The number of reported fires in university and college housing has increased sharply in recent years, federal officials said Tuesday as they warned students returning to school to take steps to prevent future blazes.
There were 3,300 college housing fires in 2005, up from 1,800 in 1998 according to a report by the National Fire Protection Association, or NFPA. Some have proved fatal. From 2002 to 2005, there were 39 deaths and close to 400 injuries from fires in residences that include dormitories, fraternities, sororities and barracks.
Federal officials said the increase comes as students cram more electrical equipment into their dorm rooms, including cooking tools such as microwaves and hot plates that are responsible for a majority of the fires. Most of the fatalities, however, were blamed on fires sparked by smoking or unattended candles.
“By knowing what causes fires … students will increase their own safety,” said Nancy Nord, acting chairman of the Consumer Product Safety Commission, which cited the report on fires in its warning to parents and students.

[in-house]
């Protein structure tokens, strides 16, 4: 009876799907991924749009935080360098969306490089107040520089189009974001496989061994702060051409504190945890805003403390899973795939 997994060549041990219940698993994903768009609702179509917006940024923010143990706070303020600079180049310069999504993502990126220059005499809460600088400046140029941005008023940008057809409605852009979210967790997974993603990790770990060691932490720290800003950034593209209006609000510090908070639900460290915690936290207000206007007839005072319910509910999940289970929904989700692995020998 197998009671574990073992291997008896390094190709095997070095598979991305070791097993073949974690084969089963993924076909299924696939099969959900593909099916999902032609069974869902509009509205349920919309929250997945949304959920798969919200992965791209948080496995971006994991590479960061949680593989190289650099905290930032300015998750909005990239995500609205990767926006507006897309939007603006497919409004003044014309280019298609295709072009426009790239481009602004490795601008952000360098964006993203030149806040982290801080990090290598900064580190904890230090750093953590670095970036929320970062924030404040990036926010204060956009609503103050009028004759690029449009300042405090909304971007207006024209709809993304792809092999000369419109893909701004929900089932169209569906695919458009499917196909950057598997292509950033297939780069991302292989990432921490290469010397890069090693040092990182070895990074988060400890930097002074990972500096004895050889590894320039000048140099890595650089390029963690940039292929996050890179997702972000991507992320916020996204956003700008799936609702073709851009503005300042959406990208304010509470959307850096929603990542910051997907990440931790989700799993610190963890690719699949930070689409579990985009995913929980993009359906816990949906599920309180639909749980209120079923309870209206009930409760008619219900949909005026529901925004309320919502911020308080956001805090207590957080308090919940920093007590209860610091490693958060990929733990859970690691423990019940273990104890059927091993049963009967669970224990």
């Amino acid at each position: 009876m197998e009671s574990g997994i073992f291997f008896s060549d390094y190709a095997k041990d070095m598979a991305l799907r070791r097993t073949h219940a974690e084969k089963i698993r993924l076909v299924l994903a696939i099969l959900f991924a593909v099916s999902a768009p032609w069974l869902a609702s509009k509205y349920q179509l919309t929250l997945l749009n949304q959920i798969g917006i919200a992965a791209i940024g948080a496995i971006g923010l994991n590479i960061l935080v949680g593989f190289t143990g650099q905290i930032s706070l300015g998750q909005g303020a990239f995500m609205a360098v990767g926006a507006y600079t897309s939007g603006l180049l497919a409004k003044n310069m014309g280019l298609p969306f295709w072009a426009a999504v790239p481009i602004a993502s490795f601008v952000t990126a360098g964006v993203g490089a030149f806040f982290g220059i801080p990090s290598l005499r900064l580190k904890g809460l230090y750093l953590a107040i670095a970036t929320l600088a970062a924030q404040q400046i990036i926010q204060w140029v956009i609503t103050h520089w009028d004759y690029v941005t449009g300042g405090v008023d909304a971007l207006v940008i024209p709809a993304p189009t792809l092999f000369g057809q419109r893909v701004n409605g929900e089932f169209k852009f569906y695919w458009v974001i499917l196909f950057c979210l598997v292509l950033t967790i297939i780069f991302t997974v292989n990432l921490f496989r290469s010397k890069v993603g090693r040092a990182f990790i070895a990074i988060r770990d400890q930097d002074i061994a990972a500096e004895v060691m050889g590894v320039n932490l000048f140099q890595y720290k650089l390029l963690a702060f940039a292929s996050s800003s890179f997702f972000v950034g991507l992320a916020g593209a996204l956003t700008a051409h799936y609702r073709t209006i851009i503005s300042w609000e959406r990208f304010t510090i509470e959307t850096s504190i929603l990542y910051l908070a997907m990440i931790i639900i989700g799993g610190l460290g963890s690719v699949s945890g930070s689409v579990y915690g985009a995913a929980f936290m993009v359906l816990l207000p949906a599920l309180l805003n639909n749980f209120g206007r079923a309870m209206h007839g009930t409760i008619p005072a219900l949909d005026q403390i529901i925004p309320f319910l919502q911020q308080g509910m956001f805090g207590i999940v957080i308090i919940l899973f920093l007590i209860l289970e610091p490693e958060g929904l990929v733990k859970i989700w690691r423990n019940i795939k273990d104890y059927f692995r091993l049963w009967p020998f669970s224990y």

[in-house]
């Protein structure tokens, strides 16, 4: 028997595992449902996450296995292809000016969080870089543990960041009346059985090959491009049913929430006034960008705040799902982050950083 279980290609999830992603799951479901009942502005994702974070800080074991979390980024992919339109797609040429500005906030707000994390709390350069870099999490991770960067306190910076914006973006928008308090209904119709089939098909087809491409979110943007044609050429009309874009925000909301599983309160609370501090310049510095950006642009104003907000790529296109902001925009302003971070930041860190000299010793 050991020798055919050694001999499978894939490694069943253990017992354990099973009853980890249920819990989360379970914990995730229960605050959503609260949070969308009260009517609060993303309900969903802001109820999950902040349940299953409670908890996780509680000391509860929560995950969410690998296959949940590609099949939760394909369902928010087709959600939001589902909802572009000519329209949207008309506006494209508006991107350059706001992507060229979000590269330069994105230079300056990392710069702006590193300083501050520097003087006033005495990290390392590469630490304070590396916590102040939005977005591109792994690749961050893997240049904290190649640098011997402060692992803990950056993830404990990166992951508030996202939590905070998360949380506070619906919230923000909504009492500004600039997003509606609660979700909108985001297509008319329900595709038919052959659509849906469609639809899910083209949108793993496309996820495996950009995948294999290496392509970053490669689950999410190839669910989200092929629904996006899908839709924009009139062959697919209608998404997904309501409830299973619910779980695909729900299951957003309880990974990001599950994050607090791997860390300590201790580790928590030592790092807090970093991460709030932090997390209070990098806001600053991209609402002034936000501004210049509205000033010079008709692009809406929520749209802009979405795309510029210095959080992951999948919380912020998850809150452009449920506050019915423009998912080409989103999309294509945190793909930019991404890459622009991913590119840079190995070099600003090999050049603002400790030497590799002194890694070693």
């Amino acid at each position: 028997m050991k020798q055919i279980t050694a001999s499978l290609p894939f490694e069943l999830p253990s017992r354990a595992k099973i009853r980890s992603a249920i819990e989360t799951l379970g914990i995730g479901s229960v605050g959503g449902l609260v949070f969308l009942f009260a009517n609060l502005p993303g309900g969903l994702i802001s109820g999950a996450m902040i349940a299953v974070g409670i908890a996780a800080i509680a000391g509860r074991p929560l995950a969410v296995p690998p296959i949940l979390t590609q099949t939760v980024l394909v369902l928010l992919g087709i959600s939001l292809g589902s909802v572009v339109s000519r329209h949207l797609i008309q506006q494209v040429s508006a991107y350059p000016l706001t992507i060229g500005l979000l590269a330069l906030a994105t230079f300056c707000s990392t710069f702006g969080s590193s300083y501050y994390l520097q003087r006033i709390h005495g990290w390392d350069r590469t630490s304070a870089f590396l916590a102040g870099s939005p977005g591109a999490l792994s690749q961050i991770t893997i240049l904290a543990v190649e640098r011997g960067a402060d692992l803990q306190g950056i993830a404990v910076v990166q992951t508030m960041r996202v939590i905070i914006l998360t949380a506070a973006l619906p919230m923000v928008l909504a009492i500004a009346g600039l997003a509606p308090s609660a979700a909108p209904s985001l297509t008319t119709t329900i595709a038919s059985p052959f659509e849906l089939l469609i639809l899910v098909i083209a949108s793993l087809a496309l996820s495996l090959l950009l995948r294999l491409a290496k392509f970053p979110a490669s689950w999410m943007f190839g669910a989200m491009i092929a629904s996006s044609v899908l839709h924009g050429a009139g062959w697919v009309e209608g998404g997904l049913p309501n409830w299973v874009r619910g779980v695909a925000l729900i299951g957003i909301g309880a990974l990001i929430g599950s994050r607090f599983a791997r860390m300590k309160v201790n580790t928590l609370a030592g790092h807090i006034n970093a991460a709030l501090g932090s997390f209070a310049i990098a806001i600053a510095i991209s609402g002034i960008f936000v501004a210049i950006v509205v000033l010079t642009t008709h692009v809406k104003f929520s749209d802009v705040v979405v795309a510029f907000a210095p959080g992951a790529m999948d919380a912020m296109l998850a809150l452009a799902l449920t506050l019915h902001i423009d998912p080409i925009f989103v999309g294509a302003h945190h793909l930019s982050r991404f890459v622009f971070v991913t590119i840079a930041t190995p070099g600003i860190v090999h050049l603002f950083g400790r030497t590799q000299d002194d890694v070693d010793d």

Campus fires stood at 3,200 in 1980 but dropped gradually over the next 19 years as schools took measures such as installing sprinklers in dorms and educating students about fire safety. The recent rise could be partly attributed to fire equipment that can better detect fires that might not have been reported in the past, said Judy Comoletti of the NFPA.
But much of the fire prevention is beyond the control of schools. Many fires and fatalities occur in off-campus housing and are difficult to track statistically, Nord said. Students in aging sorority and fraternity houses or apartment buildings are often at risk of fire, especially when volatile factors such as smoking and alcohol use are combined.
The University of Maryland, which federal officials used as the backdrop for Tuesday’s announcement, suffered two off-campus fire deaths since 2005. The number of fires on campus has not increased.
Students were advised to use the same fire prevention at school as they do at home. That includes paying attention to fire alarms, knowing where emergency exits are, being careful with cooking equipment and taking extra precaution with cigarette and other smoking materials.
But whether the students take that message to heart is still unclear.
“Are they getting it? Do they appreciate it? I couldn’t tell you that,” said Alan Sactor, the University of Maryland fire marshal.
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